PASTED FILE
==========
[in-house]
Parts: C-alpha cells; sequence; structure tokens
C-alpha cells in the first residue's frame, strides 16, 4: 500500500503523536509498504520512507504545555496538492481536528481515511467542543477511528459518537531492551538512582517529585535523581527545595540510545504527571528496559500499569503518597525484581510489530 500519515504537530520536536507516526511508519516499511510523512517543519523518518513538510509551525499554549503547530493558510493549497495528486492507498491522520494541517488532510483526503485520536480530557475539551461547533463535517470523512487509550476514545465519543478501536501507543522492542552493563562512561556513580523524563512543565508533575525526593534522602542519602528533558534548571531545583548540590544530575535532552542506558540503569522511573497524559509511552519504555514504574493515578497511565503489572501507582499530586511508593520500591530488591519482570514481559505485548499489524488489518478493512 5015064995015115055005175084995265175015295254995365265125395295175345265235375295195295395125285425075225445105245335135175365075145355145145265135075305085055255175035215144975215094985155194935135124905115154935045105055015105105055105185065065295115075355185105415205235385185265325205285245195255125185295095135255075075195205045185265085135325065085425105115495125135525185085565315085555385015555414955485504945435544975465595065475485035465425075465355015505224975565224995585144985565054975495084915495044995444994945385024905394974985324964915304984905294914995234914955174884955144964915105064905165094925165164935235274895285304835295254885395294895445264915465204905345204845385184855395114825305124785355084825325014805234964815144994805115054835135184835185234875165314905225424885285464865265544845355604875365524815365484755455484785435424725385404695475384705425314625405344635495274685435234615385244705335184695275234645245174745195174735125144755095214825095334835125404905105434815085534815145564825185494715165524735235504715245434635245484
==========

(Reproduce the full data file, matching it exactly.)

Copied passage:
[in-house]
Parts: C-alpha cells; sequence; structure tokens
C-alpha cells in the first residue's frame, strides 16, 4: 500500500503523536509498504520512507504545555496538492481536528481515511467542543477511528459518537531492551538512582517529585535523581527545595540510545504527571528496559500499569503518597525484581510489530 500519515504537530520536536507516526511508519516499511510523512517543519523518518513538510509551525499554549503547530493558510493549497495528486492507498491522520494541517488532510483526503485520536480530557475539551461547533463535517470523512487509550476514545465519543478501536501507543522492542552493563562512561556513580523524563512543565508533575525526593534522602542519602528533558534548571531545583548540590544530575535532552542506558540503569522511573497524559509511552519504555514504574493515578497511565503489572501507582499530586511508593520500591530488591519482570514481559505485548499489524488489518478493512 5015064995015115055005175084995265175015295254995365265125395295175345265235375295195295395125285425075225445105245335135175365075145355145145265135075305085055255175035215144975215094985155194935135124905115154935045105055015105105055105185065065295115075355185105415205235385185265325205285245195255125185295095135255075075195205045185265085135325065085425105115495125135525185085565315085555385015555414955485504945435544975465595065475485035465425075465355015505224975565224995585144985565054975495084915495044995444994945385024905394974985324964915304984905294914995234914955174884955144964915105064905165094925165164935235274895285304835295254885395294895445264915465204905345204845385184855395114825305124785355084825325014805234964815144994805115054835135184835185234875165314905225424885285464865265544845355604875365524815365484755455484785435424725385404695475384705425314625405344635495274685435234615385244705335184695275234645245174745195174735125144755095214825095334835125404905105434815085534815145564825185494715165524735235504715245434635245484